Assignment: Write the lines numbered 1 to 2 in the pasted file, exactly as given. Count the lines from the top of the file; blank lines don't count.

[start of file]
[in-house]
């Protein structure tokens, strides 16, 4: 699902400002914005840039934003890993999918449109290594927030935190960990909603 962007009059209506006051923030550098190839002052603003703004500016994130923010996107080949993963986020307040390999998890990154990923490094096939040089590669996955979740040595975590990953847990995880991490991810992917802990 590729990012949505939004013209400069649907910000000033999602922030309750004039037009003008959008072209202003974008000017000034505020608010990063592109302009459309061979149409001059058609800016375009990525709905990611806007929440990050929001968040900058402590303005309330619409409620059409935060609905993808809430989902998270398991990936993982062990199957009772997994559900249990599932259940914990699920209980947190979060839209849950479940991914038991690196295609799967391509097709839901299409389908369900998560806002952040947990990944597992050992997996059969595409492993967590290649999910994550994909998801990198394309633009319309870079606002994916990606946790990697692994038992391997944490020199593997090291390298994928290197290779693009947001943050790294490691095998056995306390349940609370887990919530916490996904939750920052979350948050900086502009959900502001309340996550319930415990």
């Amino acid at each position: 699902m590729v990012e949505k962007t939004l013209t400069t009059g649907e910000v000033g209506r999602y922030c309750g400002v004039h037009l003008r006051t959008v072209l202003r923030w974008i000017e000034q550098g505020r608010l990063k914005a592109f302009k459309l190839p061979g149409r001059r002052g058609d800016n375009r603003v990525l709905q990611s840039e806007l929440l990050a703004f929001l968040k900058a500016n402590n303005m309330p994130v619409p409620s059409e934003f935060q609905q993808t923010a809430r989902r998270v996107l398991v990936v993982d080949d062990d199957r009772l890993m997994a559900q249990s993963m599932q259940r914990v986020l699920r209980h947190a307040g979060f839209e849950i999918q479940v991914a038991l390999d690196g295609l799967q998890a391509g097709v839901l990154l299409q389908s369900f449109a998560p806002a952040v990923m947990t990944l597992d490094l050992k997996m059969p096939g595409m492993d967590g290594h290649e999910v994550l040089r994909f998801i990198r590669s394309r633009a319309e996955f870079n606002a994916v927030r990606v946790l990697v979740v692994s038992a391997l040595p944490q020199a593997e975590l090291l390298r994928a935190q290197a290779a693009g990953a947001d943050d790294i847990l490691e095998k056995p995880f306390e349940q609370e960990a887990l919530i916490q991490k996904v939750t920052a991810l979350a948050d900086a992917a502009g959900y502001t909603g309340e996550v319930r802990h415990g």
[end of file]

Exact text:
[in-house]
């Protein structure tokens, strides 16, 4: 699902400002914005840039934003890993999918449109290594927030935190960990909603 962007009059209506006051923030550098190839002052603003703004500016994130923010996107080949993963986020307040390999998890990154990923490094096939040089590669996955979740040595975590990953847990995880991490991810992917802990 590729990012949505939004013209400069649907910000000033999602922030309750004039037009003008959008072209202003974008000017000034505020608010990063592109302009459309061979149409001059058609800016375009990525709905990611806007929440990050929001968040900058402590303005309330619409409620059409935060609905993808809430989902998270398991990936993982062990199957009772997994559900249990599932259940914990699920209980947190979060839209849950479940991914038991690196295609799967391509097709839901299409389908369900998560806002952040947990990944597992050992997996059969595409492993967590290649999910994550994909998801990198394309633009319309870079606002994916990606946790990697692994038992391997944490020199593997090291390298994928290197290779693009947001943050790294490691095998056995306390349940609370887990919530916490996904939750920052979350948050900086502009959900502001309340996550319930415990």